The mind was such a finicky thing; it could be manipulated by nature, or by science. The latter, they presumed, could do some real good. So they set out on a mission, one messed-up brain at a time. But over the years, and through the failures, Kimberly grew. And with that growth came the realization that just because a theory is beautiful and beloved by a group of like-minded peers, does not mean it’s worth pursuing. The ramifications had startled Kimberly into a new person. Well, as new as a person could become of their own free will.

“I’ll be sending him in on Monday afternoon. If you don’t want the details, I’ll spare you.” He spat, “so sensitive you’ve become.”

“Please,” Kimberly whispered desperately but it was too late. Benny had risen, and crossed the room towards the door.

Yes, she would indeed have to fire Chase.


Someone else lives inside my head now. Or, I am a shell for someone else’s mind. I can’t decide; but I prefer the former. It implies I still exist, however true or untrue that may be.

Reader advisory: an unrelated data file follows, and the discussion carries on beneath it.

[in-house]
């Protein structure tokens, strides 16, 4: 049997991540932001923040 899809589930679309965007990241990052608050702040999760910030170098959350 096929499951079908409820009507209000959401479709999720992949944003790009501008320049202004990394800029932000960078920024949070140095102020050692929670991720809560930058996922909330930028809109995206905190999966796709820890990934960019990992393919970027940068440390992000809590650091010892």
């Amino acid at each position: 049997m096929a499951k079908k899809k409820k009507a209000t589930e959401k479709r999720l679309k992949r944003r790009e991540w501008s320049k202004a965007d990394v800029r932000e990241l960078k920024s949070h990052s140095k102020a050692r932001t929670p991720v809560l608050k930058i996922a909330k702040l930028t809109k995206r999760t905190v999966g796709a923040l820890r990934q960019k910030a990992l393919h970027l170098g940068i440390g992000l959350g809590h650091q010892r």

“No big deal,” I was told after the accident. “Just a snip here, a snip there. A replacement or two inside there. Good as new.”

And here I am, a shared space.

In all fairness though, I’m mostly me; but every once in a while – like a switch – I’m incalculable.

Dangerous, mysterious, out of my mind.

And here I am, blood on my face.

Shyla Fairfax-Owen ©

The Antidote

Johnny entered the pub through the side door and looked around. The atmosphere was exactly what he had been expecting. The room was dimly lit by low hanging chandeliers that were caked with dust, most of the stools at the bar were occupied by middle-aged men sitting in silence and sipping aggressively, and in the back corner a booth was enlivened by two drunkards carrying on a desultory conversation. Johnny took a deep breath and strode over to an empty booth near the back door. He was close enough to the drunkards now to see their spit flying back and forth and wished he could settle in elsewhere. It was too risky though; the instructions for this meeting had specified this booth, and he did not want to get it off to a rough start.

“What’ll it be?” the waitress asked. She was the type of woman who Johnny guessed was much younger than she appeared. Chronic exhaustion seemed to be taking its toll.